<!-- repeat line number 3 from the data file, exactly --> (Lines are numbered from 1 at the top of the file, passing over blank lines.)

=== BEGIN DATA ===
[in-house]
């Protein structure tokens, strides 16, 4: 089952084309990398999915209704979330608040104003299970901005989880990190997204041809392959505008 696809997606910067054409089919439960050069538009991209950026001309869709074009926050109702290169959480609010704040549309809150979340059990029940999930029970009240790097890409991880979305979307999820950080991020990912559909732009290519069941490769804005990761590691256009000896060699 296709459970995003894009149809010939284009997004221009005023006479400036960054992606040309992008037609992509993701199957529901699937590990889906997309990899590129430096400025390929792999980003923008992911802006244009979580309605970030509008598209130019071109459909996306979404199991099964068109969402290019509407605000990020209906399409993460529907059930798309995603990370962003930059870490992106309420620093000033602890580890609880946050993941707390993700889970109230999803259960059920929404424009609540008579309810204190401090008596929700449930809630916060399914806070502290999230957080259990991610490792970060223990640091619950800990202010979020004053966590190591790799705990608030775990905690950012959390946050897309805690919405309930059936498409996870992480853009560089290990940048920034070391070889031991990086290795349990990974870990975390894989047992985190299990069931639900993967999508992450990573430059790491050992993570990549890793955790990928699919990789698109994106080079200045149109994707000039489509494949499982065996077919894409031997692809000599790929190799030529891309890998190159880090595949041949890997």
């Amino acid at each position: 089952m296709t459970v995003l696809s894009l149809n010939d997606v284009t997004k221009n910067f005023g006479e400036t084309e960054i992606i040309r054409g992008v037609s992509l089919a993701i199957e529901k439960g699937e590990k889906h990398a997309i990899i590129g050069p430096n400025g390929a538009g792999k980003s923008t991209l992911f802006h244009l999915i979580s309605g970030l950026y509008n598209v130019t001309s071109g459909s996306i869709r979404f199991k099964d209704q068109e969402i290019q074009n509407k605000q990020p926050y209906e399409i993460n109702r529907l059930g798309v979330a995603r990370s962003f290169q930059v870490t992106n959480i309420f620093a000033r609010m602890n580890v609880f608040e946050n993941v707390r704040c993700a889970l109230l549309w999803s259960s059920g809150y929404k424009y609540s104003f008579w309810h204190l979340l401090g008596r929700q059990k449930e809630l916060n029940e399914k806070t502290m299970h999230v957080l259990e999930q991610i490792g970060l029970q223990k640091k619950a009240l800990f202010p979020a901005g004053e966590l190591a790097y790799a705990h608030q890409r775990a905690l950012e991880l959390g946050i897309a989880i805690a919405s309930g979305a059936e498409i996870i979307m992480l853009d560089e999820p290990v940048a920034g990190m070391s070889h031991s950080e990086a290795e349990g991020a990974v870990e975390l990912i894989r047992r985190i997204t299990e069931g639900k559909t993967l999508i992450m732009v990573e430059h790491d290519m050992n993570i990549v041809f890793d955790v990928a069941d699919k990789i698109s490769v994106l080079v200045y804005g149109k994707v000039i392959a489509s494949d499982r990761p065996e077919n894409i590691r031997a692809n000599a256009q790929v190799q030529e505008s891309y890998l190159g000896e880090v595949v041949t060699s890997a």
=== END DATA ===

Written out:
């Amino acid at each position: 089952m296709t459970v995003l696809s894009l149809n010939d997606v284009t997004k221009n910067f005023g006479e400036t084309e960054i992606i040309r054409g992008v037609s992509l089919a993701i199957e529901k439960g699937e590990k889906h990398a997309i990899i590129g050069p430096n400025g390929a538009g792999k980003s923008t991209l992911f802006h244009l999915i979580s309605g970030l950026y509008n598209v130019t001309s071109g459909s996306i869709r979404f199991k099964d209704q068109e969402i290019q074009n509407k605000q990020p926050y209906e399409i993460n109702r529907l059930g798309v979330a995603r990370s962003f290169q930059v870490t992106n959480i309420f620093a000033r609010m602890n580890v609880f608040e946050n993941v707390r704040c993700a889970l109230l549309w999803s259960s059920g809150y929404k424009y609540s104003f008579w309810h204190l979340l401090g008596r929700q059990k449930e809630l916060n029940e399914k806070t502290m299970h999230v957080l259990e999930q991610i490792g970060l029970q223990k640091k619950a009240l800990f202010p979020a901005g004053e966590l190591a790097y790799a705990h608030q890409r775990a905690l950012e991880l959390g946050i897309a989880i805690a919405s309930g979305a059936e498409i996870i979307m992480l853009d560089e999820p290990v940048a920034g990190m070391s070889h031991s950080e990086a290795e349990g991020a990974v870990e975390l990912i894989r047992r985190i997204t299990e069931g639900k559909t993967l999508i992450m732009v990573e430059h790491d290519m050992n993570i990549v041809f890793d955790v990928a069941d699919k990789i698109s490769v994106l080079v200045y804005g149109k994707v000039i392959a489509s494949d499982r990761p065996e077919n894409i590691r031997a692809n000599a256009q790929v190799q030529e505008s891309y890998l190159g000896e880090v595949v041949t060699s890997a």